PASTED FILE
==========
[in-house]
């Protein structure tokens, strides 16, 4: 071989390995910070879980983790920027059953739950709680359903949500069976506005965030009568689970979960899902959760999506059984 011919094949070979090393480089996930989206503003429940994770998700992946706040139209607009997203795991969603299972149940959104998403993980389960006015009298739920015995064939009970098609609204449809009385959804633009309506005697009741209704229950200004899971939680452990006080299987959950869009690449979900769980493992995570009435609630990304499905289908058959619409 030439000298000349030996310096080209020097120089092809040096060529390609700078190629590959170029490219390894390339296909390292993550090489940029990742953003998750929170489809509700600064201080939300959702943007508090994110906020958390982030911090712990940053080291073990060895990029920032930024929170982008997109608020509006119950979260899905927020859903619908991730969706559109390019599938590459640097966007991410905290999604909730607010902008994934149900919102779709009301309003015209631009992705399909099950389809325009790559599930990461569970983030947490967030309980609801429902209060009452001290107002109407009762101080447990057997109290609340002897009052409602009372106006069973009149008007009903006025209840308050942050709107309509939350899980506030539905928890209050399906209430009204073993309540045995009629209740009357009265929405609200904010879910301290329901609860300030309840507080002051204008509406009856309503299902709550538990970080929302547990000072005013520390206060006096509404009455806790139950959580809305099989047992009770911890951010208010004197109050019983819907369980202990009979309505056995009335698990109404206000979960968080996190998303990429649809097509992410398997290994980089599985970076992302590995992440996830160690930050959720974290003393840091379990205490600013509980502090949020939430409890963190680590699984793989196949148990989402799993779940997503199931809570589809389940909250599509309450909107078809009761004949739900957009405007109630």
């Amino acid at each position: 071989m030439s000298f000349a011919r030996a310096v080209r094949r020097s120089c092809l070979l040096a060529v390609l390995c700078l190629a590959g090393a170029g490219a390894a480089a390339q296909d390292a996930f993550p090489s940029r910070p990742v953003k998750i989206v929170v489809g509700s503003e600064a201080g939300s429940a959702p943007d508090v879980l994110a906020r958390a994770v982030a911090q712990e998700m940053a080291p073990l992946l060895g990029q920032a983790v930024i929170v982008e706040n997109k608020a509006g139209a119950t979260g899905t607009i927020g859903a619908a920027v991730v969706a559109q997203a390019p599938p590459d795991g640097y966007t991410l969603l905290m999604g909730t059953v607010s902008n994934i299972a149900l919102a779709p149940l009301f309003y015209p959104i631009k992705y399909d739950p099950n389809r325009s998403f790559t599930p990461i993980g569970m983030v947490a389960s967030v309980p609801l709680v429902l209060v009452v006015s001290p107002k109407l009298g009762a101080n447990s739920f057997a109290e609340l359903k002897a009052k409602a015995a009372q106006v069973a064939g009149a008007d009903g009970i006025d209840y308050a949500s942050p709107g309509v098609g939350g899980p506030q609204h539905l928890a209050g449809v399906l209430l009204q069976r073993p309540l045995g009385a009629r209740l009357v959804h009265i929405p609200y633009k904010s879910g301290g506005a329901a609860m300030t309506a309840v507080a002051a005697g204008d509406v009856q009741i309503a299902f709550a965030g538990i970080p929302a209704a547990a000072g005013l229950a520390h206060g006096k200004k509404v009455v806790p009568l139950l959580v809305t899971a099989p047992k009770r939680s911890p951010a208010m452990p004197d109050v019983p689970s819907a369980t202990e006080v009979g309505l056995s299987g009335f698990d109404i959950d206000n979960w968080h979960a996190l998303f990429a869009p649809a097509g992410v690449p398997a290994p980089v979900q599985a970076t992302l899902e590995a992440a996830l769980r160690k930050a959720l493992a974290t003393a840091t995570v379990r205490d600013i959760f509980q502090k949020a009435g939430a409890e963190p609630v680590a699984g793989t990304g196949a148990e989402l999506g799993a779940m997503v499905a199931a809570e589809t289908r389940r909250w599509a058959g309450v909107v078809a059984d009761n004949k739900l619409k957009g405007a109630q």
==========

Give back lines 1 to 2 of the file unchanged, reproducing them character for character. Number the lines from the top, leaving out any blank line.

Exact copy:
[in-house]
């Protein structure tokens, strides 16, 4: 071989390995910070879980983790920027059953739950709680359903949500069976506005965030009568689970979960899902959760999506059984 011919094949070979090393480089996930989206503003429940994770998700992946706040139209607009997203795991969603299972149940959104998403993980389960006015009298739920015995064939009970098609609204449809009385959804633009309506005697009741209704229950200004899971939680452990006080299987959950869009690449979900769980493992995570009435609630990304499905289908058959619409 030439000298000349030996310096080209020097120089092809040096060529390609700078190629590959170029490219390894390339296909390292993550090489940029990742953003998750929170489809509700600064201080939300959702943007508090994110906020958390982030911090712990940053080291073990060895990029920032930024929170982008997109608020509006119950979260899905927020859903619908991730969706559109390019599938590459640097966007991410905290999604909730607010902008994934149900919102779709009301309003015209631009992705399909099950389809325009790559599930990461569970983030947490967030309980609801429902209060009452001290107002109407009762101080447990057997109290609340002897009052409602009372106006069973009149008007009903006025209840308050942050709107309509939350899980506030539905928890209050399906209430009204073993309540045995009629209740009357009265929405609200904010879910301290329901609860300030309840507080002051204008509406009856309503299902709550538990970080929302547990000072005013520390206060006096509404009455806790139950959580809305099989047992009770911890951010208010004197109050019983819907369980202990009979309505056995009335698990109404206000979960968080996190998303990429649809097509992410398997290994980089599985970076992302590995992440996830160690930050959720974290003393840091379990205490600013509980502090949020939430409890963190680590699984793989196949148990989402799993779940997503199931809570589809389940909250599509309450909107078809009761004949739900957009405007109630």